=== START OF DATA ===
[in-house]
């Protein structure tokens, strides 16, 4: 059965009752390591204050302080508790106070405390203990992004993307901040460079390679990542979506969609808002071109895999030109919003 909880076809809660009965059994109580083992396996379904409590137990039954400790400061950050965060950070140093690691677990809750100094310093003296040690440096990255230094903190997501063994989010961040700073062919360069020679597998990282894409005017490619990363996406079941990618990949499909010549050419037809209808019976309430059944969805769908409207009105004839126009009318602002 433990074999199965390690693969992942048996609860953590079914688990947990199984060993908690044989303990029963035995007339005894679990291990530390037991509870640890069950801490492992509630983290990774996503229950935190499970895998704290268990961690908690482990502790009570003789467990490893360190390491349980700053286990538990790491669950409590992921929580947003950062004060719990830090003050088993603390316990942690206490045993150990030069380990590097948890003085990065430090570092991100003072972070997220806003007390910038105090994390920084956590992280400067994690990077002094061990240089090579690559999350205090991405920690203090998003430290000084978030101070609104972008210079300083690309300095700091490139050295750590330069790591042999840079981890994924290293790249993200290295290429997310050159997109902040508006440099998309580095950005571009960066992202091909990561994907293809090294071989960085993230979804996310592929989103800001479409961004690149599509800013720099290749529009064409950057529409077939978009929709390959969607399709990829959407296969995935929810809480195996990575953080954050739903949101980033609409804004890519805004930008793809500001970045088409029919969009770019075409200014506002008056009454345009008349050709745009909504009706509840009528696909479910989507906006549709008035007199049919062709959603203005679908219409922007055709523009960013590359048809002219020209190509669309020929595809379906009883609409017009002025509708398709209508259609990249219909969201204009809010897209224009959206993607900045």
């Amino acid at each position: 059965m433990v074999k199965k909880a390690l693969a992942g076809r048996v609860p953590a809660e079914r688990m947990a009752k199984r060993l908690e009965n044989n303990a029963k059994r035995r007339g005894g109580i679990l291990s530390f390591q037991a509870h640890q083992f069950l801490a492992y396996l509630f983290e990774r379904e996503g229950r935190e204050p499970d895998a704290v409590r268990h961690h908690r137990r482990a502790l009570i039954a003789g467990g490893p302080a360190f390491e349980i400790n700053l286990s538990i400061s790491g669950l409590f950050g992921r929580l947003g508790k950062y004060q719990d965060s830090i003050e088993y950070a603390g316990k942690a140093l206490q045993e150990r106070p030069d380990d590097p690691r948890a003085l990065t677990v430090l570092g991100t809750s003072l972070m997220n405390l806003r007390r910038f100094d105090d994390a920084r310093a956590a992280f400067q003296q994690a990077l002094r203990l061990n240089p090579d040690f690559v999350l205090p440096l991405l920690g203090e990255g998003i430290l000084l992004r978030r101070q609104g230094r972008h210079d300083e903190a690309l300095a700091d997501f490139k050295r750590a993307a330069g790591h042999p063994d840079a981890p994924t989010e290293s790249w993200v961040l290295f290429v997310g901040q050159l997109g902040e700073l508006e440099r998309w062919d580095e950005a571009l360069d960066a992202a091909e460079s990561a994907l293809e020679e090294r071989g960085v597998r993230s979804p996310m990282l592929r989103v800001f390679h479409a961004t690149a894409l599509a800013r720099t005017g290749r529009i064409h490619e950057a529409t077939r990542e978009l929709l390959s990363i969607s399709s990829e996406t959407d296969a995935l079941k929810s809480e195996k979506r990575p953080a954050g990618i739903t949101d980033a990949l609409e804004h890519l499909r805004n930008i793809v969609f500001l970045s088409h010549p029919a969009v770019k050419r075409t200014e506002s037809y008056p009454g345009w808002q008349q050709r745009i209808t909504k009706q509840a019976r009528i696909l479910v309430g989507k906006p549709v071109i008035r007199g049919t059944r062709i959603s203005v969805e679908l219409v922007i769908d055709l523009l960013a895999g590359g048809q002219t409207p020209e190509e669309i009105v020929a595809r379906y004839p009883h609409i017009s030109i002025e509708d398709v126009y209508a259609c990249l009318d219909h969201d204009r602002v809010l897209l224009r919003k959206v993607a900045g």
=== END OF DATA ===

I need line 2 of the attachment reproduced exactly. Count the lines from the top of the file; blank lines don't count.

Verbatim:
């Protein structure tokens, strides 16, 4: 059965009752390591204050302080508790106070405390203990992004993307901040460079390679990542979506969609808002071109895999030109919003 909880076809809660009965059994109580083992396996379904409590137990039954400790400061950050965060950070140093690691677990809750100094310093003296040690440096990255230094903190997501063994989010961040700073062919360069020679597998990282894409005017490619990363996406079941990618990949499909010549050419037809209808019976309430059944969805769908409207009105004839126009009318602002 433990074999199965390690693969992942048996609860953590079914688990947990199984060993908690044989303990029963035995007339005894679990291990530390037991509870640890069950801490492992509630983290990774996503229950935190499970895998704290268990961690908690482990502790009570003789467990490893360190390491349980700053286990538990790491669950409590992921929580947003950062004060719990830090003050088993603390316990942690206490045993150990030069380990590097948890003085990065430090570092991100003072972070997220806003007390910038105090994390920084956590992280400067994690990077002094061990240089090579690559999350205090991405920690203090998003430290000084978030101070609104972008210079300083690309300095700091490139050295750590330069790591042999840079981890994924290293790249993200290295290429997310050159997109902040508006440099998309580095950005571009960066992202091909990561994907293809090294071989960085993230979804996310592929989103800001479409961004690149599509800013720099290749529009064409950057529409077939978009929709390959969607399709990829959407296969995935929810809480195996990575953080954050739903949101980033609409804004890519805004930008793809500001970045088409029919969009770019075409200014506002008056009454345009008349050709745009909504009706509840009528696909479910989507906006549709008035007199049919062709959603203005679908219409922007055709523009960013590359048809002219020209190509669309020929595809379906009883609409017009002025509708398709209508259609990249219909969201204009809010897209224009959206993607900045």